As for the music video, Starset are no strangers to creating stories. With a visual novel released and award-winning videos for other album tracks, its no surprise that ‘Bringing It Down 2.0’ is an audio-visual story written by frontman Dustin Bates. Being set in such a style is different to how their usual videos are presented. Offering audiences a warning to the misuse of technology and a doomed society, instead we are given a simplistic yet dramatic action ‘boy saves girl’ narrative (with a twist). Of course, while the story does stray from the path of their previous visuals, the classic message of the ‘Starset Society’ still reigns true – even if subtly. The story doesn’t just revolve around the saving of the ‘heroine’, instead looks at the how future technological advances such as memory infiltration devices can be turned against us. Yet, even in subtle ways the message is spread, such as the holographic figures on gravestones (a possible link to the tracks lyrical aspect) always presenting an aspect of you through death.
In terms of cinematography, lighting and editing sequences, the video fits perfectly with the music it follows. Directed and edited by Brian Cox the video offers a clear homage to a gothic horror/action mystery crossover. From external establishing shots of gothic literature styled castles to Dutch angled mid-shots presenting a homage to ‘Frankenstein’, the video is very well presented in an ominous, gothic fashion with a modernised twist.
For a new and improved re-release, Starset have done a rather impressive job. As previously stated, not incredibly necessary, but a nice addition among the other reimagined acoustics/remixes of the ‘Vessels 2.0’ release.
Winning ‘best band’ at the unsigned music awards in 2017 with only one track released, MKII have set themselves a standard that is going to be hard to break. Recorded with producer Nicholas Fournier, even more expectations are set upon the duo, so how exactly do they fare in this new musical world?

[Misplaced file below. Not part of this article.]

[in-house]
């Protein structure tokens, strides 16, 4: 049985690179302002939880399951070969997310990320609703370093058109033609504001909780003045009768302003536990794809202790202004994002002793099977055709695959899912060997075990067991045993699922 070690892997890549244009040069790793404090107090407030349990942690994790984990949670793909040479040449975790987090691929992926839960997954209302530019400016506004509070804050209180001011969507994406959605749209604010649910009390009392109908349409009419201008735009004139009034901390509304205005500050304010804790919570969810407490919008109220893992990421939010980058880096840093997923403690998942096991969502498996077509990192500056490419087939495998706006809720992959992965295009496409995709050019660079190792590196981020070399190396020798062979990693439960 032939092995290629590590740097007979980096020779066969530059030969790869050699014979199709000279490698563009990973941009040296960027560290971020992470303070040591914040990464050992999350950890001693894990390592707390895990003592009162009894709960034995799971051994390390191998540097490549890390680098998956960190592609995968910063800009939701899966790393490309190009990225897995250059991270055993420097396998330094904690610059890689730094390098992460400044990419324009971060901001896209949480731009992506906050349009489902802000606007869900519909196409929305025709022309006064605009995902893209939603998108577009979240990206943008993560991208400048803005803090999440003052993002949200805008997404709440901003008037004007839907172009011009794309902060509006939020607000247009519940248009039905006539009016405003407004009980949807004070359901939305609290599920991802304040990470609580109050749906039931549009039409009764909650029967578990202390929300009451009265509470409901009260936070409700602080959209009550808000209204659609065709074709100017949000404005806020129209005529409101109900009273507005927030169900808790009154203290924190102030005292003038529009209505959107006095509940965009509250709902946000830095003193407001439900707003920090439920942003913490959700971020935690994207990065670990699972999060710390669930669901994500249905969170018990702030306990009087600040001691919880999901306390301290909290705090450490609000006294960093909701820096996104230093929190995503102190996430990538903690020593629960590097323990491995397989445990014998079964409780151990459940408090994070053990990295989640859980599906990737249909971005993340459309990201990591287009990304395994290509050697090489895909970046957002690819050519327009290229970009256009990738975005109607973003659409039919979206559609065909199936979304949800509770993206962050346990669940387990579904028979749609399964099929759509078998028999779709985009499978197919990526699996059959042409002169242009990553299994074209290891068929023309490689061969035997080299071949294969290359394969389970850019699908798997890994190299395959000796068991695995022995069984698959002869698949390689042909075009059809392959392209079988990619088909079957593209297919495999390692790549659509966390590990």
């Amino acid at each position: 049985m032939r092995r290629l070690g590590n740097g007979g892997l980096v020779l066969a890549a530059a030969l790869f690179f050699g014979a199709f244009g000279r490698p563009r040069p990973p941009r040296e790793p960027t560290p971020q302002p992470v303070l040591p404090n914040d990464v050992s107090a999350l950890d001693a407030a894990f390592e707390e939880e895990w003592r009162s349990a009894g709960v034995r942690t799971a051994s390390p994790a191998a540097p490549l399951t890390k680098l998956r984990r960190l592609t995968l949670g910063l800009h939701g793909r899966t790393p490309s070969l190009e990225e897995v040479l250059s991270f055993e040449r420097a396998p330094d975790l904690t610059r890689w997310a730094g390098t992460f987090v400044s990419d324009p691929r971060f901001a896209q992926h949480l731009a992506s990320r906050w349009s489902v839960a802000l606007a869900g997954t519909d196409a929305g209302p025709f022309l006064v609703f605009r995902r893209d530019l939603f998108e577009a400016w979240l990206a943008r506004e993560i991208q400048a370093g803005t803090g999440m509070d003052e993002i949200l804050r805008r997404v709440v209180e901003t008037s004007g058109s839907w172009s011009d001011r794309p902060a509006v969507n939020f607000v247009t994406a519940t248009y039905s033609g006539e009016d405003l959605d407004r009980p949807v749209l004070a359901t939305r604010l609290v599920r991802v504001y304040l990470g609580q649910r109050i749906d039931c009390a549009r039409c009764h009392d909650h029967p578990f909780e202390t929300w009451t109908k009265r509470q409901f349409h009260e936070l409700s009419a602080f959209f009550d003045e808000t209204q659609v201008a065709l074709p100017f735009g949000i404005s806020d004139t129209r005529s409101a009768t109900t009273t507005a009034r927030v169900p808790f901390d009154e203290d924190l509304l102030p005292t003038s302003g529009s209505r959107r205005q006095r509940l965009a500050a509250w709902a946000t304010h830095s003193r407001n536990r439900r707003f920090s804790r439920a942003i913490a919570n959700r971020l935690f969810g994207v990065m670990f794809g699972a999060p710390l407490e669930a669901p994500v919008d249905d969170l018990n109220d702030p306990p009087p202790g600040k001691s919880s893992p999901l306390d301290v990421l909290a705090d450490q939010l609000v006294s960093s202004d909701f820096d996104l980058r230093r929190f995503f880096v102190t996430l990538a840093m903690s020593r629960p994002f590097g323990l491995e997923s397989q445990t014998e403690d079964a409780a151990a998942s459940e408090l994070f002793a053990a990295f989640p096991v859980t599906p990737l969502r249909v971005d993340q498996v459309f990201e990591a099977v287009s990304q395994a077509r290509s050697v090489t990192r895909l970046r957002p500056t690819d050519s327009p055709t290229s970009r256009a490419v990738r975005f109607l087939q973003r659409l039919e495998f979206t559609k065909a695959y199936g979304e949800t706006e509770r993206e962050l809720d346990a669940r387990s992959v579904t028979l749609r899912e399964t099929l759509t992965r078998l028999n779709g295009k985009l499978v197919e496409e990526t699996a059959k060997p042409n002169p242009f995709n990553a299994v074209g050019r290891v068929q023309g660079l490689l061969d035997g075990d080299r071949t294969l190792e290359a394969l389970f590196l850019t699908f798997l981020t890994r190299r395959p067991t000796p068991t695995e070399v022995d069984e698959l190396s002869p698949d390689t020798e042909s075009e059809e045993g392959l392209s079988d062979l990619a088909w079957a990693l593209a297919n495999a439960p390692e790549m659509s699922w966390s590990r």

MKII set their standards high with their original single ‘Breaking Out’. Mixed by Nicolas Fournier, (Muse, Biffy Clyro, Fall Out Boy), it’s easy to see where that varying musical influences stem from in the EP. Brash electronic vibes with a hint of simplicity is a complex technique that the duo has cleverly claimed from their first single and thrown across the whole release. Interestingly, while their single stands out, the other tracks do not fall behind whatsoever, all following a similar strength and potential throughout. As a whole, the talent seeping through this release is the bands ability to create almost an entirely new world just through their sound. The beauty of cinematic, atmospheric rock truly comes through here, especially through the track ‘Isolation’. Simplistic atmospheric expanses with hints of the cinematic touch MKII are bringing into their music.
‘Delirium’ picks up through its progression. A packed bridge with added strings (featuring the string quartet from the Up North Session Orchestra) and other effects turn the track into something comparable to a movie soundscape. Atmospherically, the musical duo is high up on adding a cinematic, open space aura to their tracks, giving listeners almost a story narrated by Alex Spychalski powerful vocals and Andy Hind’s electronic musicality. Even the end gives listeners a beautiful outro, something slow, supple yet still with that flowing heaviness etched deep in its core
Forwarding to ‘Victorious’, engraved with a simplistic, beautiful flowing pre-verse slowly evolving into the heavier core at the root of the groups sound. Perhaps a little more depth through the chorus is needed in this track, but that’s always an improvement that can be worked on in the future. A highlight of the track is the echoic backing vocals haunting the tracks inner layers, just one example of the hidden gems carefully filtered between the tracks layers. Then ‘Guilt’. Everything in this track flows in a very interesting way. The creative mindset shows the smooth techniques the duo can use to push their music down the stream of sound. Progression through ‘Guilt’ is like its own story, similar with ‘victorious’ in a simpler level. Being able to create a story, almost a sense of action or narrative simply through an instrumental styled approach is a skill well rounded by the group, showing they have the fundamentals of a cinematic sound.
MKII have had some big expectations thrown at them, but with five tracks and a defining sound they have broken through this barrier faster than ever expected. Could they be the next Muse? No, because this group are their own defined style that will only become more refined as they progress. Keep these guys on your radar, as they’re not losing sight of their future.